The Man Who Wasn’t There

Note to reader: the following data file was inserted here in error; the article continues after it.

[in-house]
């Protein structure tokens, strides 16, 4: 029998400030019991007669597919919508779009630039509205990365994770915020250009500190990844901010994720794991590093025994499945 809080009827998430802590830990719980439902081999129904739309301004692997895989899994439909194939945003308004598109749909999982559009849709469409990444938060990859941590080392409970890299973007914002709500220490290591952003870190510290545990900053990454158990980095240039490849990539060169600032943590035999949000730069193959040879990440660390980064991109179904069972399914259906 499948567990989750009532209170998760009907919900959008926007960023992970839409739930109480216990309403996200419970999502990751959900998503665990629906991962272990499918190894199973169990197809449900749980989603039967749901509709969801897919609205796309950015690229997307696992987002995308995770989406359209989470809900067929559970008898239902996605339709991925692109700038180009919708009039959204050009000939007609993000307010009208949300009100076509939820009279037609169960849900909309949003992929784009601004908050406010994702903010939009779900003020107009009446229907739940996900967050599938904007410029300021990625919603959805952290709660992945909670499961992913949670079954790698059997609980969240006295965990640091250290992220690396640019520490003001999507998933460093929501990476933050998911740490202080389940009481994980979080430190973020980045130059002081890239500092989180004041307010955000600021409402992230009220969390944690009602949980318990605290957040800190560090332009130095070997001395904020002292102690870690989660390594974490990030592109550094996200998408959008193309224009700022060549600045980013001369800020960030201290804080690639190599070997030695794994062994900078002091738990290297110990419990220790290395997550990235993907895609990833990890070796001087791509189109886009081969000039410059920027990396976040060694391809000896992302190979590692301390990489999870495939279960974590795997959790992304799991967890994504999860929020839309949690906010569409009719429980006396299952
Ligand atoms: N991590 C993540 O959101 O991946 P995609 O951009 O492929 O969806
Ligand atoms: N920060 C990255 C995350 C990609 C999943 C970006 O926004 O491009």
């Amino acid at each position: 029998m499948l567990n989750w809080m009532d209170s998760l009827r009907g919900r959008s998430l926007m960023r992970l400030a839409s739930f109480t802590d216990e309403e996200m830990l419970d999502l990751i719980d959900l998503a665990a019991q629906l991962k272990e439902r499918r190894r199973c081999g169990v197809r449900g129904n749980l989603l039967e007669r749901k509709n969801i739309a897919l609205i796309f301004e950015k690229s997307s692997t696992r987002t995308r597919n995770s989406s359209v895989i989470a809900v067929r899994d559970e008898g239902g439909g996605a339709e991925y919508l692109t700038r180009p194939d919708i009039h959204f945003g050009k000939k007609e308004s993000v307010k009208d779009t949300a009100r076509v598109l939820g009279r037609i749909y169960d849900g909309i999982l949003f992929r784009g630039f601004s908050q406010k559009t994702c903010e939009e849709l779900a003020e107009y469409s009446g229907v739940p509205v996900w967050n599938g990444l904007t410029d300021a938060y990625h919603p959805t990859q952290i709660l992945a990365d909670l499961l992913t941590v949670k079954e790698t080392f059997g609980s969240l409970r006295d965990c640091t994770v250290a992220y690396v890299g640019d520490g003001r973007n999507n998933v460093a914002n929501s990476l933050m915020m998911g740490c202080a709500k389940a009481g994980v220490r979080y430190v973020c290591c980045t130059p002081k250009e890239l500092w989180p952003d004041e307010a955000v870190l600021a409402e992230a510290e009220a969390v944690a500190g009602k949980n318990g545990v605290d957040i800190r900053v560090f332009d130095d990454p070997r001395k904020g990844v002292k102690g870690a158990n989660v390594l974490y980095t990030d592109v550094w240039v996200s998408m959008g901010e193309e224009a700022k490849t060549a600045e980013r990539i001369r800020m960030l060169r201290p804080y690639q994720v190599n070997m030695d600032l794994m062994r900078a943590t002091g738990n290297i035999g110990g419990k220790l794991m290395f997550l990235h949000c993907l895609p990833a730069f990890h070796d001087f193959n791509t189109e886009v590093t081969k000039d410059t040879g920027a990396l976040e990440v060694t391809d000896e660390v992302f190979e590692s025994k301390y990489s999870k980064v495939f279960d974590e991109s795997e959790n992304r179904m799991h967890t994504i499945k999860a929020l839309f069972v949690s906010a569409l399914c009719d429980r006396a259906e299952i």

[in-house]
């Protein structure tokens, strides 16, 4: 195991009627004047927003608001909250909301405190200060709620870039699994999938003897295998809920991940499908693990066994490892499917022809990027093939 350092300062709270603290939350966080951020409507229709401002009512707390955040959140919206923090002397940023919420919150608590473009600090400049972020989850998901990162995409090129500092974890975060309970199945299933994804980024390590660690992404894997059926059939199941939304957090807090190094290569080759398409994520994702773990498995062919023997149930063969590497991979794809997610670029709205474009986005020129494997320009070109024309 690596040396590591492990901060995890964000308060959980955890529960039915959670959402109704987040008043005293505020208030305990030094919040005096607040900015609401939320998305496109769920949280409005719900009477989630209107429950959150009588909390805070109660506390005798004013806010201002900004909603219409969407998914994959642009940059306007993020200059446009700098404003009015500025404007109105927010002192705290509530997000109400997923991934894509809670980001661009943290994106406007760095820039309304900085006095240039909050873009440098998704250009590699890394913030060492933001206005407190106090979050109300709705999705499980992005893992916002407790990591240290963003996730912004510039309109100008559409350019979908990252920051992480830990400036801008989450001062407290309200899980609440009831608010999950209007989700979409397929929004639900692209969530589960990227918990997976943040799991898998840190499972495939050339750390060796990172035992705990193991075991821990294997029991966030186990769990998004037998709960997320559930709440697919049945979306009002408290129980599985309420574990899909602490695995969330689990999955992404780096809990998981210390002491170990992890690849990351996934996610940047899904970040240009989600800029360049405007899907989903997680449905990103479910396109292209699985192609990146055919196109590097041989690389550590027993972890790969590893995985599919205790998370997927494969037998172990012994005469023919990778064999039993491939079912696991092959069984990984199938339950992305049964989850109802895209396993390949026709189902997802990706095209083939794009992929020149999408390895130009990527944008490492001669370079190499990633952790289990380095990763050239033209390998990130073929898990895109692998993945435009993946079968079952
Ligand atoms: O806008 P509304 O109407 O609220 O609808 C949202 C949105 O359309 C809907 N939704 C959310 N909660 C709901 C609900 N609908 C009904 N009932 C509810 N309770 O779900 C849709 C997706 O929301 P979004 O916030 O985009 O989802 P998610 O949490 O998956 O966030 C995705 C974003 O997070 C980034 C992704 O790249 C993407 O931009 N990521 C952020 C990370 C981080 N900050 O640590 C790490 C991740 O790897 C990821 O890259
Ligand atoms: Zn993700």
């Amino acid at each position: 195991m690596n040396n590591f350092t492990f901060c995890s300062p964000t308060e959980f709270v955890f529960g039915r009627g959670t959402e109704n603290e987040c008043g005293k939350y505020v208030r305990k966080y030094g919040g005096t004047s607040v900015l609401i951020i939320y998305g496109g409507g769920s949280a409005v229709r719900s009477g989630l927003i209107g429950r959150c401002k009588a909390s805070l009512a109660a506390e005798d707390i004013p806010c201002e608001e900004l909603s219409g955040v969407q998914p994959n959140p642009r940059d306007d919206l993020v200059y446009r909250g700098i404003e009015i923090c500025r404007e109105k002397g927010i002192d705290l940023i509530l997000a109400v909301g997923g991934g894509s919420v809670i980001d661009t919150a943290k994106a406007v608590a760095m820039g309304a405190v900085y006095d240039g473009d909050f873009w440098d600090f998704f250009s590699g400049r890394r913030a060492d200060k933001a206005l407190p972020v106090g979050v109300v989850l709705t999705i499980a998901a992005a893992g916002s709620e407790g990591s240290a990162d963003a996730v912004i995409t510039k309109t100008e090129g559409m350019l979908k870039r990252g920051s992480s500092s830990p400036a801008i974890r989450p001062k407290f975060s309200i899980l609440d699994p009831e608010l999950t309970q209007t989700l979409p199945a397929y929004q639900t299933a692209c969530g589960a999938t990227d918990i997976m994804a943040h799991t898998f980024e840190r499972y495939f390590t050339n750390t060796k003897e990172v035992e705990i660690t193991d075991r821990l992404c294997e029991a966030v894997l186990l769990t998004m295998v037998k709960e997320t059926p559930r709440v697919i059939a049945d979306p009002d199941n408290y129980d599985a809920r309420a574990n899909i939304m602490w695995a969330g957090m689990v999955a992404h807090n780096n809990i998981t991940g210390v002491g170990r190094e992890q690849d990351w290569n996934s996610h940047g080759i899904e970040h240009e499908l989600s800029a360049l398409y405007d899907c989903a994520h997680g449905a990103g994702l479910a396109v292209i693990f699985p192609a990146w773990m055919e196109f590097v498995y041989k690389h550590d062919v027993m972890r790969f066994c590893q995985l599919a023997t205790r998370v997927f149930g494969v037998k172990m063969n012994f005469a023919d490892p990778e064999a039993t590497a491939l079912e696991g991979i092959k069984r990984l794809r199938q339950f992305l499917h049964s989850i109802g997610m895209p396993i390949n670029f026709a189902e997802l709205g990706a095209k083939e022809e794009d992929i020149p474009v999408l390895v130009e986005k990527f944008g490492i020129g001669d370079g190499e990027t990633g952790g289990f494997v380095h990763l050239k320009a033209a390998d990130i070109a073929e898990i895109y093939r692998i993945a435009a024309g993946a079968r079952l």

Rated 4.0 A small-town barber (Billy Bob Thornton) tries to kill two birds with one stone by blackmailing his wife’s lover (James Gandolfini) to get the money for a get-rich-quick scheme—but the birds he winds up killing are literal instead of figurative. Brothers Joel and Ethan Coen revisit the film-noir conventions they first explored in 1984’s Blood Simple—Frances McDormand even returns as the cheating wife—and the result is stylish, lean and economical, with the usual classic film-noir helpings of irony and poetic justice. In fact, it’s all a little too symmetrical; once again, the Coens have made a movie that’s more about making movies than it is about the story it tells. It’s a film noir once removed, but still engrossing, with fine acting by Thornton and Tony Shalhoub as a slick lawyer.